Screenwriter, producer and director Hisashi Saito has been active in the Japanese film industry for more than 28 years, at first primarily as a scriptwriter and now as a director. He’s written scripts for towering contemporary Japanese auteurs such as Shinya Tsukamoto, Hideo Nakata and Ryuichi Hiroko, as well as writing the very first feature (Bicycle Sighs) of J cinema bad boy Sion Sono. In addition, he’s directed six feature films, with Love Dart being the seventh. Of these the thriller-road movie Sunday Drive (2000) and the drama There’s Nothing to Be Afraid Of (2006) are probably the best known. His work is usually contemplative, punctuated by long takes; finely shot, with the latest work being no exception.
Love Dart premiered as a Special Screening at Tokyo’s art house feature film festival FilmEx in November, 2018, drawing strong praise from the audience and critics. As is usual for Saito it concerns people’s relationships and the effect, whether positive or negative, that they have on each other. The film portrays four characters who are troubled by love and sex and follows their attempts to deal with the issues. Yumeka (Kanon Nawata) whiles away her time making art in a studio left to her by her grandmother, though it appears she’s not attached to the art and may not find real value in it. She sleeps with men easily but seems empty of emotion in general. Even more in a shell is her university friend Tomoko (En Nakagami), a clean freak who cannot get involved with men. Yumeka suggests Tomoko have a tryst with their friend Takaya, but Tomoko is naturally less than interested. She does, however, take up Yumeka’s suggestion to take a job at a softcore porn movie theater and this sets of a chain of events the film follows. There she meets Kyoichi (Ryusuke Fujiwara), a young man who prostitutes himself. The thoroughly opposite Tomoko is intrigued.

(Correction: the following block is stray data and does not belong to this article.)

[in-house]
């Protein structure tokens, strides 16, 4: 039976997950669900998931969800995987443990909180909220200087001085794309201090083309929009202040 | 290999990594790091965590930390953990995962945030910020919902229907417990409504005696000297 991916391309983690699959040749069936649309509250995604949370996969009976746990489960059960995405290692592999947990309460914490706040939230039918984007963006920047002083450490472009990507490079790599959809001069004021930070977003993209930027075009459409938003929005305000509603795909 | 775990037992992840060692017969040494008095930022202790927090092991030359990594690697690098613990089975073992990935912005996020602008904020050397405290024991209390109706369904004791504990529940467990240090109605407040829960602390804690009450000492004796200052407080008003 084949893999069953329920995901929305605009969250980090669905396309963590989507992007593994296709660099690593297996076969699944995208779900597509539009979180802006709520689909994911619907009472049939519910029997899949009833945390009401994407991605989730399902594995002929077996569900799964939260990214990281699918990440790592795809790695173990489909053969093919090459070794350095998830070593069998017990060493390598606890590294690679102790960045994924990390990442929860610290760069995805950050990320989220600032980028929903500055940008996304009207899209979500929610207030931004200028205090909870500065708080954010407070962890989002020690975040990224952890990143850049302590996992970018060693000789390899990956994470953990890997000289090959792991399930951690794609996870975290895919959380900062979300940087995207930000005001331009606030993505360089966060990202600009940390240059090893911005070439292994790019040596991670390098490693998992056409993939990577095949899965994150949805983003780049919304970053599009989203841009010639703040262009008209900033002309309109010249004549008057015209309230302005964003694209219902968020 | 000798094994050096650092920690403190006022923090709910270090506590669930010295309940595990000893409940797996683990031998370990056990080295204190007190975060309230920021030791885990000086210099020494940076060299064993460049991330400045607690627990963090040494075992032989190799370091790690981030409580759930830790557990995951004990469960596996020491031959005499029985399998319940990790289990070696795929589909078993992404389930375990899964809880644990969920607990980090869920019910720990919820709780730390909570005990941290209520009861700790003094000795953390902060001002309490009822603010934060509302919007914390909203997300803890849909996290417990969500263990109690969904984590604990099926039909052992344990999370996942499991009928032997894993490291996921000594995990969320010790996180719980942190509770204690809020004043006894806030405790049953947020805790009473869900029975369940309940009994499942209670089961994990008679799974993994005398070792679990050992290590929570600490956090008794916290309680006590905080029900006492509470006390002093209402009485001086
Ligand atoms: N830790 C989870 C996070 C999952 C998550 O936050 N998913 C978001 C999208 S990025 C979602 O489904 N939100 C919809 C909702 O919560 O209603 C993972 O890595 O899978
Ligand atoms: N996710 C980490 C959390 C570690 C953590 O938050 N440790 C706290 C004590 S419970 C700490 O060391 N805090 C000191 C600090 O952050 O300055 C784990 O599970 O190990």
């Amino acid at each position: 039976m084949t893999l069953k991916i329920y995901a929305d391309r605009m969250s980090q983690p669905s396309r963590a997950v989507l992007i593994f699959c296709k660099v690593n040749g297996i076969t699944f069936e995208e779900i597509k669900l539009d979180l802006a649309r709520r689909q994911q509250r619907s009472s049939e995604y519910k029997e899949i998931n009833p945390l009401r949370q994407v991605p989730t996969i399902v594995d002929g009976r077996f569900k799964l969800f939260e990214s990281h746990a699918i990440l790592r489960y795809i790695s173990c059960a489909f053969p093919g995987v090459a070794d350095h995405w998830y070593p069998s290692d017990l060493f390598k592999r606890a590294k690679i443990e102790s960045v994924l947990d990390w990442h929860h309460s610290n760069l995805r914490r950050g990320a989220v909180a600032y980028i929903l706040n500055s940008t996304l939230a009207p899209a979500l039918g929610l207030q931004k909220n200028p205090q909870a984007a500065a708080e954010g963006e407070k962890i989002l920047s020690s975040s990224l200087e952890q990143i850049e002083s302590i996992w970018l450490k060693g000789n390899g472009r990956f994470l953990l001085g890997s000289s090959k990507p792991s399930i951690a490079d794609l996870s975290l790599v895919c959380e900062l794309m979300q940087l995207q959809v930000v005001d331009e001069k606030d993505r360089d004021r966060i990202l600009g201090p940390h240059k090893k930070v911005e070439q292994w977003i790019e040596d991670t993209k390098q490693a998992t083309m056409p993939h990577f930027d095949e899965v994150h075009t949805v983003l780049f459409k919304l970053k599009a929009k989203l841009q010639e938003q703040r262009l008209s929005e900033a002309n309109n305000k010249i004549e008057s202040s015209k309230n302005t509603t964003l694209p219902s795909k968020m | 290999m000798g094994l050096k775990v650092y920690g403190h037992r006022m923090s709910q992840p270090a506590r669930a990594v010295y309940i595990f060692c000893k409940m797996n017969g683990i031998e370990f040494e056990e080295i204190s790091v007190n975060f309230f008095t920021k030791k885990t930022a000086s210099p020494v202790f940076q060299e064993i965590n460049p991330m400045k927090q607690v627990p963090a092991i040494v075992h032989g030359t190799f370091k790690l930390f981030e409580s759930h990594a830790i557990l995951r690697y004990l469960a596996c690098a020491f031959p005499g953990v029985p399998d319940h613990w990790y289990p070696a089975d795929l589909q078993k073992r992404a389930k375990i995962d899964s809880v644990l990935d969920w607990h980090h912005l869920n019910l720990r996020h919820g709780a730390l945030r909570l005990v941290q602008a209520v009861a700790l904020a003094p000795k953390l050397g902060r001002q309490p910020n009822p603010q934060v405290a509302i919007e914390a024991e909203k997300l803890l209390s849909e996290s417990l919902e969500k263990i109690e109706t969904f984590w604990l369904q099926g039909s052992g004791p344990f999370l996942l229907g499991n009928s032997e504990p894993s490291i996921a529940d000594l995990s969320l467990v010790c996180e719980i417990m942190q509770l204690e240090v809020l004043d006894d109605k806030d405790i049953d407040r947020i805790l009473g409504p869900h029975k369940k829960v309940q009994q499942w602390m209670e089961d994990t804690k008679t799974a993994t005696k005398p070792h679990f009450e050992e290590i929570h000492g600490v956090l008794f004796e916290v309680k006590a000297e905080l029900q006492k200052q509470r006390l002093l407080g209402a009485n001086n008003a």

The project gives actresses Kanon Nawata and En Nakagami plenty of opportunity to shine, which is not surprising as it started in the acting workshop “Actor’s Vision” and developed into a feature from there. Nakagami is particularly powerful in her role of a lost but reflective young woman. Ryusuke Fujiwara also does a fine job for someone appearing in his first film. Director Saito’s long takes, in this piece, may make the pace too slow for some, but they give us plenty of opportunity to ponder the difficulties each person faces. In all, this film is a fine character study well worth watching.
Japanese title: Soranohitomi to Katatsumuri